Cheers Television Retrospective

This beloved American sitcom began entertaining television audiences on September 30th, 1982. It was centred a family-like relationship between its coworkers. The relaxed, everyday setting of a Boston basement tavern gave audiences the chance to listen in on the small talk, everyday problems and conversations between the staff and their regular clientele. This show was famous for its running gags and even spawned a real-world chain of “Cheers” pubs. It remains a timeless TV classic, hearkening back to an age when everybody knew your name. Join WatchMojo.com as we explore the history of “Cheers.”
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Cheers Television Retrospective


It’s the place where everybody knows your name! Welcome to WatchMojo.com, and today we’ll be taking a look at the history of “Cheers.”

This beloved American sitcom began entertaining television audiences on September 30th, 1982. Created by the team of James Burrows and brothers Glen and Les Charles, it made its debut on NBC as part of a lineup that included the network’s hugely successful sitcom, “Taxi.”

Originally, the show’s creators sought to make a series similar to “The Mary Tyler Moore” show, which highlighted the family-like relationships between coworkers. The relaxed, everyday setting of a bar was eventually chosen as the backdrop for this sitcom, and that bar was Boston’s cozy basement tavern “Cheers,” named for the popular toasting phrase. There, audiences got the chance to listen in on the small talk, everyday problems and conversations between the staff and their regular clientele.

Nearly all of the show’s episodes took place in the bar’s main front room, and on rare occasions transitioned to the back poolroom or office. It was even more rare for the action to take place outside the basement.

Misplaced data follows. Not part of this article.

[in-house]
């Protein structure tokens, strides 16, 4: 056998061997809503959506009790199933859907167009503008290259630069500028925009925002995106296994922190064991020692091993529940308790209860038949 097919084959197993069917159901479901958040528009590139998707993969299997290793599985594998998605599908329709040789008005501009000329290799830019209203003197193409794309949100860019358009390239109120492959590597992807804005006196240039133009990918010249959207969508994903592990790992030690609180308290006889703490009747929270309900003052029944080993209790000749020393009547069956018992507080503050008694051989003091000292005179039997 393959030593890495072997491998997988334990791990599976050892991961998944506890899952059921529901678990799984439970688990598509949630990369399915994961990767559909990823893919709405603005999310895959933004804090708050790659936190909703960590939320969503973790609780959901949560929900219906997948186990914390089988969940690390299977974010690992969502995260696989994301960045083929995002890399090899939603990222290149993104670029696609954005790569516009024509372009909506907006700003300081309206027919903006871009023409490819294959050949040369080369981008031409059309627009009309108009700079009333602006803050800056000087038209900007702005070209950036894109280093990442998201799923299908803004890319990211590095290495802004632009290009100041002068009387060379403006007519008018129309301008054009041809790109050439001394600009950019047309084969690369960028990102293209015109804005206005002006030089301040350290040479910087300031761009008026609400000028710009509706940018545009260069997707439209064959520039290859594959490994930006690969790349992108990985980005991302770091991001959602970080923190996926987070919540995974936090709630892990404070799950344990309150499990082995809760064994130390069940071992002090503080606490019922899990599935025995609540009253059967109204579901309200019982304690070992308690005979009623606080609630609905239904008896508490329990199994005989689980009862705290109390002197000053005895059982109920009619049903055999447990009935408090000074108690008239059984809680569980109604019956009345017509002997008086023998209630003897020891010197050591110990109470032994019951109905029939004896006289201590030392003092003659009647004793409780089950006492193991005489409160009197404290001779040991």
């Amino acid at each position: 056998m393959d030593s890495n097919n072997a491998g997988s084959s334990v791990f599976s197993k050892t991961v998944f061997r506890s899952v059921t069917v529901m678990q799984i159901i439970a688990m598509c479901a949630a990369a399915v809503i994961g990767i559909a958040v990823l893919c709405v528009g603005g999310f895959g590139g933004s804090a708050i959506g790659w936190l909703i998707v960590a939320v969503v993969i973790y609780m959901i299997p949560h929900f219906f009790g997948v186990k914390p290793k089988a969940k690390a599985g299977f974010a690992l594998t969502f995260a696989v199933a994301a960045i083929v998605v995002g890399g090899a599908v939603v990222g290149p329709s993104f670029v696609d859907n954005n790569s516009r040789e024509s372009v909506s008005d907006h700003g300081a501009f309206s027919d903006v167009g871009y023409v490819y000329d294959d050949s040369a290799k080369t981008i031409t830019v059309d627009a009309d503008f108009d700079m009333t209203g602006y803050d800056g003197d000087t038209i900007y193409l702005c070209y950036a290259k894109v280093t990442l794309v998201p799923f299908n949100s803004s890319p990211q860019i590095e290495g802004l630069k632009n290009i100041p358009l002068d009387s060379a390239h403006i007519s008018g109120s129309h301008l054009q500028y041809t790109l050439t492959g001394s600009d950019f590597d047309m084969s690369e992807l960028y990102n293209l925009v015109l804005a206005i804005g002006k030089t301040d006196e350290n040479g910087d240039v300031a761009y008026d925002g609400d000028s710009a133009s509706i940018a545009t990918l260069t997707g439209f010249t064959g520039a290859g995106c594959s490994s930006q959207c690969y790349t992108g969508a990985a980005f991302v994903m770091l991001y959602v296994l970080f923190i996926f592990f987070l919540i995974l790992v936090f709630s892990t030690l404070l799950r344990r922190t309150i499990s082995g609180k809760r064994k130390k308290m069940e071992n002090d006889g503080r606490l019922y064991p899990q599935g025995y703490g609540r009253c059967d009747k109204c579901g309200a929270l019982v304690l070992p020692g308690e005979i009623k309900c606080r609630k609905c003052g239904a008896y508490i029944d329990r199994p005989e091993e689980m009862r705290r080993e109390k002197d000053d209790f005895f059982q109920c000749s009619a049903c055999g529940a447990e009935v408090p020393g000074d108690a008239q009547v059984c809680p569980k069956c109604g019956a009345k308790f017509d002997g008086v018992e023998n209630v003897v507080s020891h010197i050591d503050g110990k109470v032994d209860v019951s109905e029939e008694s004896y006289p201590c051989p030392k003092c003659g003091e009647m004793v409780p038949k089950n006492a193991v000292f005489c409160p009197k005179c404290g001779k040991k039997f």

“Cheers” starred Ted Danson as the bar’s owner Sam Malone, a former player for the Boston Red Sox, as well as a womanizer and recovering alcoholic.

Joining Sam was an eccentric cast of co-workers, like the wisecracking and cynical waitress Carla, played by Rhea Pearlman, aspiring grad student, waitress, and love interest to Sam, Diane Chambers, played by Shelley Long, and former baseball coach turned senile bartender Ernie “Coach” Pantusso, played by Nicholas Colasanto.

Following the death of Colasanto at the end of season three, Woody Harrelson joined the team as the dimwitted assistant bartender Woody Boyd. Kirstie Alley became a member of the “Cheers” staff as manager Rebecca Howe when Shelley Long left before season six.

And, of course, no bar would be complete without its regular patrons: in the case of “Cheers,” these included George Wendt’s semi-unemployed accountant Norm Peterson and his best friend, John Ratzenberger’s know-it-all mailman Cliff Clavin. By season three, they were accompanied by Kelsey Grammar’s Dr. Frasier Crane, who later earned a hugely successful spinoff in 1993.

Aside from the main cast, “Cheers” regularly featured recurring guest characters and celebrity appearances. It was also famous for its running gags, which included Sam’s antics with women, Norm’s often discussed but never seen wife Vera, and the group’s enthusiastic greeting of Mr. Peterson every time he entered the bar.

Early episodes of the show were one-offs, but larger story arcs soon developed and plot points spanned multiple episodes, which allowed the characters to grow and mature.

But ironically, even though “Cheers” spent the majority of its run as a major network draw, in those early days it struggled to survive and was ranked so low in the ratings cancellation seemed inevitable. Fortunately, good reviews, word-of-mouth and an all-around mediocre network lineup meant the show was given a second chance.

Its fortunes finally changed when “The Cosby Show” debuted on NBC in 1984 on Thursday nights. As part of that night’s lineup, “Cheers” received a remarkable overnight ratings boost. Eventually, the show cracked the Top 10 and finally hit number one during the 1990-91 season. To top it all off, “Cheers” earned 111 Emmy nominations and 28 wins during its run, as well as 31 Golden Globe nominations and six wins.

The series gained so much popularity it became one of NBC’s longest-running sitcoms ever: it lasted 11 seasons until 1993, during which time Ted Danson became the highest-paid TV actor of his day. “Cheers”’ May 20th, 1993 finale was one of the most-watched show closers in history, when an estimated 80 million people tuned in to say goodbye. It then ran successfully in syndication for years.

This beloved sitcom from the ‘80s and ‘90s has not only spawned a real-world chain of “Cheers” pubs and merchandise, it has also been parodied multiple times by shows like “The Simpsons.” Even its theme song has remained a timeless TV classic, hearkening back to an age when everybody knew your name.

Are you a huge “Cheers” fan? What are your fondest memories from the show? For more television retrospectives, be sure to subscribe to WatchMojo.com.
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